English Language & Usage Stack Exchange is a question and answer site for linguists, etymologists, and serious English language enthusiasts. It's 100% free, no registration required.

Sign up
Here's how it works:
  1. Anybody can ask a question
  2. Anybody can answer
  3. The best answers are voted up and rise to the top

I remember reading this word in the writings of Anthony Burgess. I think it began with an 'r' and could also be used in a medical context when describing facial paralysis. Can anyone help me out?

share|improve this question
up vote 30 down vote accepted

The word is rictus.

ODO has:

rictus: A fixed grimace or grin: their faces were each frozen in a terrified rictus

Vocabulary.com adds:

A rictus is a frozen, fake smile. If the star of a play finds herself overcome by stage fright, she might forget her lines and stand, trembling, her mouth twisted into a rictus.

And Wikipedia gives the medical usage:

Risus sardonicus or rictus grin is a highly characteristic, abnormal, sustained spasm of the facial muscles that appears to produce grinning.

The name of the condition, which has its roots in the Mediterranean island of Sardinia, derives from the appearance of raised eyebrows and an open "grin" – which can appear sardonic or malevolent to the lay observer – displayed by those suffering from these muscle spasms.

share|improve this answer
    
I think that's it. Thanks! – Jimmy_Rustle Mar 28 at 9:09
    
I always imagine something terrible going on when I picture someone with a rictus grin. Like some malevolent force has frozen their face, so despite their true feelings, the people just have this mask they are stuck behind. – Wayne Werner Mar 28 at 20:58

You may also be looking for the slightly more colloquial phrase Stepford Smile.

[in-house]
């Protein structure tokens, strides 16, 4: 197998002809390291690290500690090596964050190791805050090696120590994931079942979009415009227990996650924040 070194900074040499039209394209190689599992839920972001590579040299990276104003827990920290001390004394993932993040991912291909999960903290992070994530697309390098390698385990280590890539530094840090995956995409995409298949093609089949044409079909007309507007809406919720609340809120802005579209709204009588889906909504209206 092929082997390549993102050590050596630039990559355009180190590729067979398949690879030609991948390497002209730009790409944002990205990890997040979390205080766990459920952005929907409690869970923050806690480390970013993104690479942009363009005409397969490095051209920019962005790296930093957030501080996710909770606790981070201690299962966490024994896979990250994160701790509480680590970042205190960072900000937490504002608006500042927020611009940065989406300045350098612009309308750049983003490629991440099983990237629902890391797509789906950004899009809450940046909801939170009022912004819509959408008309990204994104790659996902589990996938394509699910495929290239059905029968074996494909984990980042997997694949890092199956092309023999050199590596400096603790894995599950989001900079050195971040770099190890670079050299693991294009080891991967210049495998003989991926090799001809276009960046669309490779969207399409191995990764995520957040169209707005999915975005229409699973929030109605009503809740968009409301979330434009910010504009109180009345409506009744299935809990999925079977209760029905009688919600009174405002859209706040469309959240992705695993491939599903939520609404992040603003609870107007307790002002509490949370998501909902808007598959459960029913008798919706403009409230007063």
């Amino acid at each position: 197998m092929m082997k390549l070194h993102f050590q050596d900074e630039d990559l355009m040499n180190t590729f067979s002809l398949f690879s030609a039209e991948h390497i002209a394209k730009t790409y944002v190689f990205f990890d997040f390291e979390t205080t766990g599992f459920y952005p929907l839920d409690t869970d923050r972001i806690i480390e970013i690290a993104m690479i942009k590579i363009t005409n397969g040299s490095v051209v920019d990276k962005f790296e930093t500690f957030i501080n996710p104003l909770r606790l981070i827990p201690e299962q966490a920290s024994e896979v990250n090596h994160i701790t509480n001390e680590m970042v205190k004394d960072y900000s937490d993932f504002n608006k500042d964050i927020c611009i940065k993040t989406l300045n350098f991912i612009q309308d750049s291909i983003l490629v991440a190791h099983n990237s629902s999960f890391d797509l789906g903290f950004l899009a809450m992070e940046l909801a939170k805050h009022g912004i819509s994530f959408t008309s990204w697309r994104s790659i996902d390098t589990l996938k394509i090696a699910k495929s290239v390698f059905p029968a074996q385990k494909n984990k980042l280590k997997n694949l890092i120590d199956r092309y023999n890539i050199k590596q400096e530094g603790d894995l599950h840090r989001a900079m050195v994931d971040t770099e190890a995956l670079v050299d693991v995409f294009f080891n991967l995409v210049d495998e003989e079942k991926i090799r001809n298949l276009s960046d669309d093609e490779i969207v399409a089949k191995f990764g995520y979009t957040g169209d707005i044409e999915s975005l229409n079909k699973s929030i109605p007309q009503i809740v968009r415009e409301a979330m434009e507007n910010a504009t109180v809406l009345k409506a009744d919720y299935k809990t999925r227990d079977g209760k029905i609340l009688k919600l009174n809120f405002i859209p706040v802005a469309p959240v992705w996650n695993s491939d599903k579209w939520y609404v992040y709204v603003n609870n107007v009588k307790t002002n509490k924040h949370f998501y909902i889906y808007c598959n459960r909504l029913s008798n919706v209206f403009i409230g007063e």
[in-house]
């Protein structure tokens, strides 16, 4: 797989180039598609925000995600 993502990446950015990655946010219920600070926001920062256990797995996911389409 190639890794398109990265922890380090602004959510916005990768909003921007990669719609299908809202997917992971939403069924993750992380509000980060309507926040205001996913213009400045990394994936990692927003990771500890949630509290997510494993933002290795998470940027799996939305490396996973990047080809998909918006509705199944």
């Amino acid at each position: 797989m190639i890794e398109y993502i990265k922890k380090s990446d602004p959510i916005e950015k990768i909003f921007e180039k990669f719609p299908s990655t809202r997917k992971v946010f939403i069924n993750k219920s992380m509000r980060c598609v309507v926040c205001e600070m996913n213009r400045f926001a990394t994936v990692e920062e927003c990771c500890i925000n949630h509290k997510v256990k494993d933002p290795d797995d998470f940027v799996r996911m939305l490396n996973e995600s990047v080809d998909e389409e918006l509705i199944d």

Unfortunately, the only approximate definition I can find appears to be a TVTropes page:

The Stepford Smiler is obsessed with projecting an image of wholesome happiness in order to be accepted by her peers.

share|improve this answer
    
Welcome to the site. It's customary here to give a link to a reference, and a definition when one is available online. Otherwise your answer may get closed. – jimm101 Mar 28 at 23:37
    
Have added a dubious source, am prepared for oblivion. Sorry about that. If it's inappropriate, I'll delete it later. – KGVT Mar 28 at 23:44
    
Looks good to me ... it's a gray zone. The down votes can be related to how well people think you answered the question. Given the question was asking for a word beginning with 'r' and has a well up-voted answer, it's not too surprising that you're getting down votes. – jimm101 Mar 28 at 23:46

Your Answer

 
discard

By posting your answer, you agree to the privacy policy and terms of service.

Not the answer you're looking for? Browse other questions tagged or ask your own question.